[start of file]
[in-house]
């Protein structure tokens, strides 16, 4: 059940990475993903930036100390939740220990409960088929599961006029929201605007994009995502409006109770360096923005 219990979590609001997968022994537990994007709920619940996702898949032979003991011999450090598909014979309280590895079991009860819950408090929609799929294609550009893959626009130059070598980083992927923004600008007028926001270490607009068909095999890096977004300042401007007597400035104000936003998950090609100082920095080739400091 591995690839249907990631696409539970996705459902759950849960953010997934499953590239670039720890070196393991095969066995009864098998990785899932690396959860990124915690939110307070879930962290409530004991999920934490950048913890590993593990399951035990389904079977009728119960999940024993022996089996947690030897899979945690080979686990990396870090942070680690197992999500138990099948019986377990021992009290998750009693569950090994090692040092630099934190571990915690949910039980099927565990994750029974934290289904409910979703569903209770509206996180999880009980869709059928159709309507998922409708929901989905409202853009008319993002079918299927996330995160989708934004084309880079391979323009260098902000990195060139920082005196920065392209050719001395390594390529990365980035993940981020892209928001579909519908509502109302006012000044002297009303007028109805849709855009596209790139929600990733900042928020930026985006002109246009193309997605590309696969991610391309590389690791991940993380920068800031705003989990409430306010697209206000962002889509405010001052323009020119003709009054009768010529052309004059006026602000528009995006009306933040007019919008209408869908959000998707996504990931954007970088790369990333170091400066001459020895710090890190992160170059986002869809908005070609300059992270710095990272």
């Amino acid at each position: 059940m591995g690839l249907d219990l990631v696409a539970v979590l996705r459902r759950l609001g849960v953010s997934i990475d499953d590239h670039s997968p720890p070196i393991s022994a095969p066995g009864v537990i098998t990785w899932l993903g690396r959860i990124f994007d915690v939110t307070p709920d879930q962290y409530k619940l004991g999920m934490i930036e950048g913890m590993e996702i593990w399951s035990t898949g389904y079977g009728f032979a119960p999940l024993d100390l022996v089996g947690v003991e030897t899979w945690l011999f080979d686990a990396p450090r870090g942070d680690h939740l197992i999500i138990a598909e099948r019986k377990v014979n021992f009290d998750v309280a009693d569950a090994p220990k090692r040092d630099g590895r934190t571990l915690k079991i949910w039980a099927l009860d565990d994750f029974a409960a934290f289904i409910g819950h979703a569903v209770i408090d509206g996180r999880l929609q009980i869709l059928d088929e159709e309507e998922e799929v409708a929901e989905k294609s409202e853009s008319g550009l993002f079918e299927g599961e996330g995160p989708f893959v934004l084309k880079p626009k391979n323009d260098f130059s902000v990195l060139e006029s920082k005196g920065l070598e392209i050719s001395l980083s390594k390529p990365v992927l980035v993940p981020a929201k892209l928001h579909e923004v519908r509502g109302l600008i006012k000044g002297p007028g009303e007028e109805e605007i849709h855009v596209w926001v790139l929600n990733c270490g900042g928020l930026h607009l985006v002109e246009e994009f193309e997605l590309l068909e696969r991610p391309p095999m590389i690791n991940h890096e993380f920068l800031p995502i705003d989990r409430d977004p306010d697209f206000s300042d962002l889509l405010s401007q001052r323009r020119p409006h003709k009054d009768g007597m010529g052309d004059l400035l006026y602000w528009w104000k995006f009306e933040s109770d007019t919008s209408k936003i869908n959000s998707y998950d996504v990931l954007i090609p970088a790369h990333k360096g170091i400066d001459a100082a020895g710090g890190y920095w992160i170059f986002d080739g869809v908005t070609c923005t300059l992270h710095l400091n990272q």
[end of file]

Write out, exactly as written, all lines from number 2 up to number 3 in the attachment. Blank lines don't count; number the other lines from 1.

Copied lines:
């Protein structure tokens, strides 16, 4: 059940990475993903930036100390939740220990409960088929599961006029929201605007994009995502409006109770360096923005 219990979590609001997968022994537990994007709920619940996702898949032979003991011999450090598909014979309280590895079991009860819950408090929609799929294609550009893959626009130059070598980083992927923004600008007028926001270490607009068909095999890096977004300042401007007597400035104000936003998950090609100082920095080739400091 591995690839249907990631696409539970996705459902759950849960953010997934499953590239670039720890070196393991095969066995009864098998990785899932690396959860990124915690939110307070879930962290409530004991999920934490950048913890590993593990399951035990389904079977009728119960999940024993022996089996947690030897899979945690080979686990990396870090942070680690197992999500138990099948019986377990021992009290998750009693569950090994090692040092630099934190571990915690949910039980099927565990994750029974934290289904409910979703569903209770509206996180999880009980869709059928159709309507998922409708929901989905409202853009008319993002079918299927996330995160989708934004084309880079391979323009260098902000990195060139920082005196920065392209050719001395390594390529990365980035993940981020892209928001579909519908509502109302006012000044002297009303007028109805849709855009596209790139929600990733900042928020930026985006002109246009193309997605590309696969991610391309590389690791991940993380920068800031705003989990409430306010697209206000962002889509405010001052323009020119003709009054009768010529052309004059006026602000528009995006009306933040007019919008209408869908959000998707996504990931954007970088790369990333170091400066001459020895710090890190992160170059986002869809908005070609300059992270710095990272």
């Amino acid at each position: 059940m591995g690839l249907d219990l990631v696409a539970v979590l996705r459902r759950l609001g849960v953010s997934i990475d499953d590239h670039s997968p720890p070196i393991s022994a095969p066995g009864v537990i098998t990785w899932l993903g690396r959860i990124f994007d915690v939110t307070p709920d879930q962290y409530k619940l004991g999920m934490i930036e950048g913890m590993e996702i593990w399951s035990t898949g389904y079977g009728f032979a119960p999940l024993d100390l022996v089996g947690v003991e030897t899979w945690l011999f080979d686990a990396p450090r870090g942070d680690h939740l197992i999500i138990a598909e099948r019986k377990v014979n021992f009290d998750v309280a009693d569950a090994p220990k090692r040092d630099g590895r934190t571990l915690k079991i949910w039980a099927l009860d565990d994750f029974a409960a934290f289904i409910g819950h979703a569903v209770i408090d509206g996180r999880l929609q009980i869709l059928d088929e159709e309507e998922e799929v409708a929901e989905k294609s409202e853009s008319g550009l993002f079918e299927g599961e996330g995160p989708f893959v934004l084309k880079p626009k391979n323009d260098f130059s902000v990195l060139e006029s920082k005196g920065l070598e392209i050719s001395l980083s390594k390529p990365v992927l980035v993940p981020a929201k892209l928001h579909e923004v519908r509502g109302l600008i006012k000044g002297p007028g009303e007028e109805e605007i849709h855009v596209w926001v790139l929600n990733c270490g900042g928020l930026h607009l985006v002109e246009e994009f193309e997605l590309l068909e696969r991610p391309p095999m590389i690791n991940h890096e993380f920068l800031p995502i705003d989990r409430d977004p306010d697209f206000s300042d962002l889509l405010s401007q001052r323009r020119p409006h003709k009054d009768g007597m010529g052309d004059l400035l006026y602000w528009w104000k995006f009306e933040s109770d007019t919008s209408k936003i869908n959000s998707y998950d996504v990931l954007i090609p970088a790369h990333k360096g170091i400066d001459a100082a020895g710090g890190y920095w992160i170059f986002d080739g869809v908005t070609c923005t300059l992270h710095l400091n990272q």